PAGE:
Carlsen Wins Qatar Masters Open 2015

edges out defending Champion on tiebreaks

Magnus Carlsen and Vladimir Kramnik pictured at the opening ceremony of the tournament. | photo © David Llada, www.qatarmastersopen.com
Magnus Carlsen and Vladimir Kramnik pictured at the opening ceremony of the tournament.
photo © David Llada, www.qatarmastersopen.com

Magnus Carlsen’s end of 2015 just keeps getting better. Merely weeks after winning the London Chess Classic and inaugural Grand Chess Tour in the same day, the World Champion has won the Qatar Masters Open.

The event, held in Doha, was played over 9-rounds, and boasted some big names among its field of 132. Vladimir Kramnik, Anish Giri, Wesley So, Sergey Karjakin, Li Chao, Shakhriyar Mamedyarov and Pentala Harikrishna, were all present. Defending Champion was Yu Yangyi. But, as Mark Crowther of The Week in Chess remarks, “It is possible that this is the first appearance by a reigning World Champion in a Swiss Open at standard time controls since Boris Spassky played in Vancouver in 1971.”

Carlsen did not have things his own way during the event, however, and took a little while to get going. After 3 rounds, Anish Giri and Li Chao were leading, with 3/3 and Magnus lagged a half point behind. The leaders would play each other in round 4, and draw. Carlsen would see a chance to get his foot in the door, and this he did by defeating Jan-Krzysztof Duda.

In round 5, the gloves came off, Carlsen would face Li Chao, and it may surprise some to learn that they have never played before. Carlsen, playing white, could bank on facing a Grunfeld if he planned to open 1.d4, but clearly took nothing else for granted — “… playing through Li Chao’s games before the round today, I realized that I don’t understand the way that he plays at all.” Compliment or insult? Answers on a postcard. The game itself was a sharp affair, in which players exchanged threats, counter-threats, mating threats, all over the place. It was clearly going to be a question of who would take their eyes off the ball first. Well, it would not be Carlsen, who seemed to be on a mission, and used the round to assert himself.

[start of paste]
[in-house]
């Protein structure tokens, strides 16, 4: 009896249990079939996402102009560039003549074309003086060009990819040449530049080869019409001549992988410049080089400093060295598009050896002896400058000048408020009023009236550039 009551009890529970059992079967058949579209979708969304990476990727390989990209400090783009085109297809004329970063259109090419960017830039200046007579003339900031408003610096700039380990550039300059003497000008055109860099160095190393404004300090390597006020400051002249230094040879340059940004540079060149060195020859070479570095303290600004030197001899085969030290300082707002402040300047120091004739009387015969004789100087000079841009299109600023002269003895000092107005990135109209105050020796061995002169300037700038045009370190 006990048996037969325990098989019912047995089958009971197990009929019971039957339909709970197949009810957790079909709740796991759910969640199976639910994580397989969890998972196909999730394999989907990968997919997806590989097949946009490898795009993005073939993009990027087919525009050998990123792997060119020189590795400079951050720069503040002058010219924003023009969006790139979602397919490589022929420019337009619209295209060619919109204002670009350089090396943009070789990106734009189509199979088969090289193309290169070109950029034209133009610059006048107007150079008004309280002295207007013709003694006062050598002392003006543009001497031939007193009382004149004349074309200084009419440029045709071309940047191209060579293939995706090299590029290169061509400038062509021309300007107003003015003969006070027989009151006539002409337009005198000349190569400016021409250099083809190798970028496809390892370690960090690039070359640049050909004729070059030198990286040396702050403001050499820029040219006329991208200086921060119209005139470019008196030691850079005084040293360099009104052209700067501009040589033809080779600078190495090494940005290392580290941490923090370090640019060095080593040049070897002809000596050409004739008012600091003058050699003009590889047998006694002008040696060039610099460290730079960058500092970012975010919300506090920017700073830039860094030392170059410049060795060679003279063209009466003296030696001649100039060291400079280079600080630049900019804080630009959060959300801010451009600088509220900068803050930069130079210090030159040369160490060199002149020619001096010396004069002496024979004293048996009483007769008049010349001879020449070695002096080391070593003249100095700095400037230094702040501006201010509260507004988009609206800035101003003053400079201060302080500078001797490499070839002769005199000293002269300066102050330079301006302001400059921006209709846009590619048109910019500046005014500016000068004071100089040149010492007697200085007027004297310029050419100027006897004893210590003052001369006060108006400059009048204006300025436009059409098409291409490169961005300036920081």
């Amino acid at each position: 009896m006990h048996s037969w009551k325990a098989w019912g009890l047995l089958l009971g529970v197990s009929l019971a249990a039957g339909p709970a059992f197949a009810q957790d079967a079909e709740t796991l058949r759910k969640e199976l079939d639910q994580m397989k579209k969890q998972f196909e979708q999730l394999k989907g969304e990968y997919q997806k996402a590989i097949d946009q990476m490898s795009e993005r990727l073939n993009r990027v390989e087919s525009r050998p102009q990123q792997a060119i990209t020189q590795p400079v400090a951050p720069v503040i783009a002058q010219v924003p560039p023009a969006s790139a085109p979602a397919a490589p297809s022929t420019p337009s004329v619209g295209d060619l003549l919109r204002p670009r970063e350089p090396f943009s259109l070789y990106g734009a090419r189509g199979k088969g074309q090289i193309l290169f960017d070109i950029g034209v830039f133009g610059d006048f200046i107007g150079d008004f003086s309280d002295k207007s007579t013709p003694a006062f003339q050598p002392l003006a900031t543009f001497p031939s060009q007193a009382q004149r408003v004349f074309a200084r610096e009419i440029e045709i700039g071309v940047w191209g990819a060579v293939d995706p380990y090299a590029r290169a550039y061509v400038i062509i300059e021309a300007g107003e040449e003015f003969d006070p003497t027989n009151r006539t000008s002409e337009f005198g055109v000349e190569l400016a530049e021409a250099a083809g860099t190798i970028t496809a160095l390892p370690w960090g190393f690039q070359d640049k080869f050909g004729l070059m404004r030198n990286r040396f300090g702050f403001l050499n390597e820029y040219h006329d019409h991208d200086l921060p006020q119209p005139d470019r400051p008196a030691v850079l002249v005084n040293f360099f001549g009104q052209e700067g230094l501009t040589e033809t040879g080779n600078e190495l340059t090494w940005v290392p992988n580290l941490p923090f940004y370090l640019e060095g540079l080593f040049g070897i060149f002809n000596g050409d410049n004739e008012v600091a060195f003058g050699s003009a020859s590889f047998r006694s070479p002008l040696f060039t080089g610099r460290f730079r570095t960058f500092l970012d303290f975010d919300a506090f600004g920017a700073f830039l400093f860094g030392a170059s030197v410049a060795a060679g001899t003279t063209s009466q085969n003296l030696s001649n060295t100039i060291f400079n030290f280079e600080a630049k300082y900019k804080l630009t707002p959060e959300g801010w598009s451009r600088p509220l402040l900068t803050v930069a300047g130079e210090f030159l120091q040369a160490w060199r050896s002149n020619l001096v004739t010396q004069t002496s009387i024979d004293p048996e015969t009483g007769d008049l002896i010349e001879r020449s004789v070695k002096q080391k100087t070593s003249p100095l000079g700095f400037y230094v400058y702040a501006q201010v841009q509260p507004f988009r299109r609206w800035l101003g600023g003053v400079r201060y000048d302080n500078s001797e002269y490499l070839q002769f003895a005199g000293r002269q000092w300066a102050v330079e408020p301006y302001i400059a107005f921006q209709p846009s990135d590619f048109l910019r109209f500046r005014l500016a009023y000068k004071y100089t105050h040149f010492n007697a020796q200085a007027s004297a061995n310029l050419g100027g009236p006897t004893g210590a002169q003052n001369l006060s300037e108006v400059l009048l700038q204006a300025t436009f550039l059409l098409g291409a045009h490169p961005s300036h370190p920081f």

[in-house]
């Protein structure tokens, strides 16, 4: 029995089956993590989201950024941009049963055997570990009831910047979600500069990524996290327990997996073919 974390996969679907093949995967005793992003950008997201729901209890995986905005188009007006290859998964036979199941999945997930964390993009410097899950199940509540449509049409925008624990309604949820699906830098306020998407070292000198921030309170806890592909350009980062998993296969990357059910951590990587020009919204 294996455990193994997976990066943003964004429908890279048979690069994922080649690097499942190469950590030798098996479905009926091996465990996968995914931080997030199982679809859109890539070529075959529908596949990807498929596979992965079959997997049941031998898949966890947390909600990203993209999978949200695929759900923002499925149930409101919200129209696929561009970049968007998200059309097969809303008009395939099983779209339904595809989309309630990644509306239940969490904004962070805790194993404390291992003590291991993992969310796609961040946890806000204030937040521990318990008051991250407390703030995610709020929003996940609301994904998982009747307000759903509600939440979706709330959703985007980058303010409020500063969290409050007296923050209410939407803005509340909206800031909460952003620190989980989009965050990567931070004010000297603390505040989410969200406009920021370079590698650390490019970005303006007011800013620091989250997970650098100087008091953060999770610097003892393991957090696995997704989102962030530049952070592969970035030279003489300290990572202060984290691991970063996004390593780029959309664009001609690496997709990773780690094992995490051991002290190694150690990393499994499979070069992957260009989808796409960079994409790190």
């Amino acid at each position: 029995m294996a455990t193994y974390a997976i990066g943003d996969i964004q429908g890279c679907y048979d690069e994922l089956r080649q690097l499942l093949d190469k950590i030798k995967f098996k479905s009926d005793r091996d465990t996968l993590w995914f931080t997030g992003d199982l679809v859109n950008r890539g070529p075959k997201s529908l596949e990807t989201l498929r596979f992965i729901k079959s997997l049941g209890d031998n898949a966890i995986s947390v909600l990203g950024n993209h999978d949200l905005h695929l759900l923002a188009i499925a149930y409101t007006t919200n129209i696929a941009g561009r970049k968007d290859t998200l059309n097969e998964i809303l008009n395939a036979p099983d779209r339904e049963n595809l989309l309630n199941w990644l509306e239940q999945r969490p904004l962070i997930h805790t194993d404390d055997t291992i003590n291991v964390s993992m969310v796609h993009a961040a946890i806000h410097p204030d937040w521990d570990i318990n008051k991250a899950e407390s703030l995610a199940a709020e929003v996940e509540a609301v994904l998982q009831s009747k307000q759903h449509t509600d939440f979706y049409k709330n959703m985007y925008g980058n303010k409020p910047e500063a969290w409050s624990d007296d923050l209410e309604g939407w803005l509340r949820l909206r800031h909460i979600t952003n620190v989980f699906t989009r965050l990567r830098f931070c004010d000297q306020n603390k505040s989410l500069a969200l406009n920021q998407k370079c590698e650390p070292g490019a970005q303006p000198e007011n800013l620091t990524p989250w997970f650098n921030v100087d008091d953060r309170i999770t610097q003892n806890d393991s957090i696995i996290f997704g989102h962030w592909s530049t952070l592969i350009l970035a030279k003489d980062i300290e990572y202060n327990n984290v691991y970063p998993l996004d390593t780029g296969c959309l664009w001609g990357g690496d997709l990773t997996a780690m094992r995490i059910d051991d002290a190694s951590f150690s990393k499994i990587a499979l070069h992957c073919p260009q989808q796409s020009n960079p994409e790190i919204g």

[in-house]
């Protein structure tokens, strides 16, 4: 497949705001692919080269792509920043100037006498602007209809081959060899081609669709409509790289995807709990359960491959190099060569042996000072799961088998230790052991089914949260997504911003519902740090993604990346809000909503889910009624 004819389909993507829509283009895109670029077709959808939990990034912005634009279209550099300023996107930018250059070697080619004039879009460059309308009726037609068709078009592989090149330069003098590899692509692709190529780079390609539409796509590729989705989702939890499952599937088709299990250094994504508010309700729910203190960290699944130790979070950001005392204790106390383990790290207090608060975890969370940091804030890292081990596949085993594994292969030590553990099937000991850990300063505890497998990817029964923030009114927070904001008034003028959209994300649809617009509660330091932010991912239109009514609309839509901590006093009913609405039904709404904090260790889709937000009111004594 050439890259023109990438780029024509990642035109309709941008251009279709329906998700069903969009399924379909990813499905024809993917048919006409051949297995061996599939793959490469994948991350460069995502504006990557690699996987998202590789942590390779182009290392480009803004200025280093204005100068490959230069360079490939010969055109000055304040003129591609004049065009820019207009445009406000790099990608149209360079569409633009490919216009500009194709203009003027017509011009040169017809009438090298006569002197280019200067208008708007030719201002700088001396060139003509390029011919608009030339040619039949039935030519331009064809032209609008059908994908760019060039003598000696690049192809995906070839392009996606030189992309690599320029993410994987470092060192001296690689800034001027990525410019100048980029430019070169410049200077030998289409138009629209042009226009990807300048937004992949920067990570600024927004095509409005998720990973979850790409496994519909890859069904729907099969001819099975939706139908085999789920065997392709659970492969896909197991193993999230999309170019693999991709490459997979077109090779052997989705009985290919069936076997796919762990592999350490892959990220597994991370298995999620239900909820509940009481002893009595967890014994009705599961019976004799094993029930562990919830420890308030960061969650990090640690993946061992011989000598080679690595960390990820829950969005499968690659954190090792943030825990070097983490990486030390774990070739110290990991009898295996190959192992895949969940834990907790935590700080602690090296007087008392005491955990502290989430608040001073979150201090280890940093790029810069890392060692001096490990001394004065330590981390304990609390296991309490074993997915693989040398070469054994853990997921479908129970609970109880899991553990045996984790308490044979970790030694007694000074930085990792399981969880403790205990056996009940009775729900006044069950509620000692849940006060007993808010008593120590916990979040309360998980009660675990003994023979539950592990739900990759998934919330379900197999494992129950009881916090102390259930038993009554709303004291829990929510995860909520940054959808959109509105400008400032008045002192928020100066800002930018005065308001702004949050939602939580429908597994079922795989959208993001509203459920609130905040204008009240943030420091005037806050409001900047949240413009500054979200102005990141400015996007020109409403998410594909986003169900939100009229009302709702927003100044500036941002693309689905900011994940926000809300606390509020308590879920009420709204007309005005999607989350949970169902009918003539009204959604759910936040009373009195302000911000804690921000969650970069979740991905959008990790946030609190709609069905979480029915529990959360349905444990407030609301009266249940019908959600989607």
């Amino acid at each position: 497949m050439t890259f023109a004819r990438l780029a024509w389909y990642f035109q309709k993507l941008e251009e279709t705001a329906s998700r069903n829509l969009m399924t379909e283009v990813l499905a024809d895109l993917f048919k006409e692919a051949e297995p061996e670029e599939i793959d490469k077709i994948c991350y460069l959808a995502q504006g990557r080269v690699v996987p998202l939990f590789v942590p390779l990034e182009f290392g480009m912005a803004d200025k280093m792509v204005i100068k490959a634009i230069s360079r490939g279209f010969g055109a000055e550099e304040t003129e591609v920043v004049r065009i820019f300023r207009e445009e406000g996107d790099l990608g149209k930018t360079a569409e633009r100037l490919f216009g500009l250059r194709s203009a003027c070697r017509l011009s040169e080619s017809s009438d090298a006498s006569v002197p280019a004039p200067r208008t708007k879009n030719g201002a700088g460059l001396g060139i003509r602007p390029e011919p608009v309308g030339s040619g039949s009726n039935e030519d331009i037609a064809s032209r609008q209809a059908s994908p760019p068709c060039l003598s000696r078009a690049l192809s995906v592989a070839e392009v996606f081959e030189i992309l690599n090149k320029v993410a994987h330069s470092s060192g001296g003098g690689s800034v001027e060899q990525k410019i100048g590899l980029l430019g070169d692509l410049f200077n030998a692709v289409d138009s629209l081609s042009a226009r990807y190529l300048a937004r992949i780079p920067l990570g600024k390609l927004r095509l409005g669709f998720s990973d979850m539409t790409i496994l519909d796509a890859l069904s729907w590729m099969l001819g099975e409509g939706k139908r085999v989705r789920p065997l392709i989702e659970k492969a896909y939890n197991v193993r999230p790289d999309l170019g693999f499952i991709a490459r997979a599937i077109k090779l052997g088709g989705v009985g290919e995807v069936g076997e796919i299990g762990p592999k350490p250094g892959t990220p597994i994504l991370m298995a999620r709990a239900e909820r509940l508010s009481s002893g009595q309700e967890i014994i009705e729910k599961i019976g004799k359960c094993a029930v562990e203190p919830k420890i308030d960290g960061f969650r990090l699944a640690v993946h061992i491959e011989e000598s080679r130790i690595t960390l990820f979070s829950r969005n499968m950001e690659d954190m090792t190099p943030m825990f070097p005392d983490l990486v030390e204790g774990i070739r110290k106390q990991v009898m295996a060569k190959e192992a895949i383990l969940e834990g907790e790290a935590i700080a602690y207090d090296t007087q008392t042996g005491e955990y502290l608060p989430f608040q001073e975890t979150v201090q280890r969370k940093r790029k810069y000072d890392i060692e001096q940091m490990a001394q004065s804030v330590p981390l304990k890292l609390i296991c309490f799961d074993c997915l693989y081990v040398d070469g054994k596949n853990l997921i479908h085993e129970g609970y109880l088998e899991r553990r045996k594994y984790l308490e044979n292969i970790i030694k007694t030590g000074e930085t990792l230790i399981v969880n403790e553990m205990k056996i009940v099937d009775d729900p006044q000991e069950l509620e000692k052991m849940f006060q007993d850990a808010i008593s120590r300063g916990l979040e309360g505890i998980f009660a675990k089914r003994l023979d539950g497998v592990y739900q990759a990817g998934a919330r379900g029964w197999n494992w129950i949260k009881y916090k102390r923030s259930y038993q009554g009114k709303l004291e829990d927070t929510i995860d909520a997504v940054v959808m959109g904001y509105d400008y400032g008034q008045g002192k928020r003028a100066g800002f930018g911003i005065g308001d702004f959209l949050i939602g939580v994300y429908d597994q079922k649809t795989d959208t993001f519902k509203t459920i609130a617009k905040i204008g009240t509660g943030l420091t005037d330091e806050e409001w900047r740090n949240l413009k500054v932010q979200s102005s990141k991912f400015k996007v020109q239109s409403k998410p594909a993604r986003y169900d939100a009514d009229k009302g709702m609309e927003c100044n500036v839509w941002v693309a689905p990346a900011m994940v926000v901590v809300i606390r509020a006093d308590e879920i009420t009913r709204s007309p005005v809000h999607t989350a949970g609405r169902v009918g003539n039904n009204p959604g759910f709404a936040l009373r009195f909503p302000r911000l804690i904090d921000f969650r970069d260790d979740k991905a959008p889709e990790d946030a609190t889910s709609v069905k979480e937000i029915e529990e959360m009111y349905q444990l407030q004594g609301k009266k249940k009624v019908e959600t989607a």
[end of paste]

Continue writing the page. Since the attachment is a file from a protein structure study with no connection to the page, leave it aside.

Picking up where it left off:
And so, with Anish Giri being held to a draw by Wesley So, Carlsen would enjoy sole lead of the tournament. Hot on his heels, though, would be the likes of Anish Giri, Vladimir Kramnik, Sergey Karjakin, and Shakhriyar Mamedyarov. Going in to the penultimate round, Mamedyarov had joined Carlsen at the top of the table, along with Sanan Sjugirov. But Sjugirov would be facing Vladimir Kramnik with black, which (no disrespect to Sjugirov) would be a tough task, so Carlsen must have been thinking that a win over Mamedyarov was what he should be going for. He would have black, also, but he plays it just as positively as he does White. He actually made quite light work of it in their Queens Gambit Declined — or is it more accurate to say that Mamedyarov fell on his own sword? Judge for yourself.






The above win taken into account, along with the fact that Carlsen’s main rivals (Giri, Ponomariov, Karjakin, etc.) drew, other than Kramnik, who did indeed defeat Sanan Sjugirov, meant that Magnus Carlsen would lead by a half point, (over Kramnik and defending champion, Yu Yangyi), at the end of round 8 on 6.5/8. Kramnik and Carlsen would play each other in the final round, and draw a rather tame Berlin. This meant that Carlsen would be assured of the title, unless Yu Yangyi could deliver the goods against Wesley So. Well, he did, in a game lasting 77-moves, which saw some good quality passed pawns overcoming knight and rook.

And so, Yangyi and Carlsen, would finish the scheduled 9-rounds with a score of 7-points.  The event would be settled by means of blitz tiebreaks. Carlsen would wrap things up in straight games, a precise sacrificial attack in the first, and a miniature in the second, thanks to a blunder from his opponent.

This 2-0 score meant that Magnus Carlsen claimed victory, and the $27,000 (£18,313; €24,861) first prize. Yu Yangyi and Vladimir Kramnik would finish in second and third respectively. A nice, competitive tournament, and it is very good to see that some well funded opens are attracting the big names.

Final Standings:

Rk.  NameRtgFEDPts. TB1TB2TB3
1 GMCarlsen Magnus 2834NOR7288744.548
2 GMYu Yangyi 2736CHN728634548.5
3 GMKramnik Vladimir 2796RUS6.5283347.551.5
4 GMKarjakin Sergey 2766RUS6.5279344.546.5
5 GMSjugirov Sanan 2646RUS6.5279145.549.5
6 GMNi Hua 2693CHN6.5276242.545
7 GMIvanchuk Vassily 2710UKR6.527003942.5
8 GMGiri Anish 2784NED628154751.5
9 Xu Yinglun 2470CHN628004852
10 GMGanguly Surya Shekhar 2648IND6274342.545.5
11 GMHarikrishna P. 2743IND6273644.548
12 GMPonomariov Ruslan 2710UKR6272042.546.5
13 GMAkopian Vladimir 2648ARM6271338.542
14 GMDuda Jan-Krzysztof 2663POL626973842
15 GMNguyen Ngoc Truong Son 2642VIE6269140.543.5
16 GMVitiugov Nikita 2724RUS626874347
17 GMSethuraman S.P. 2639IND626343840
18 GMSo Wesley 2775USA5.5275348.553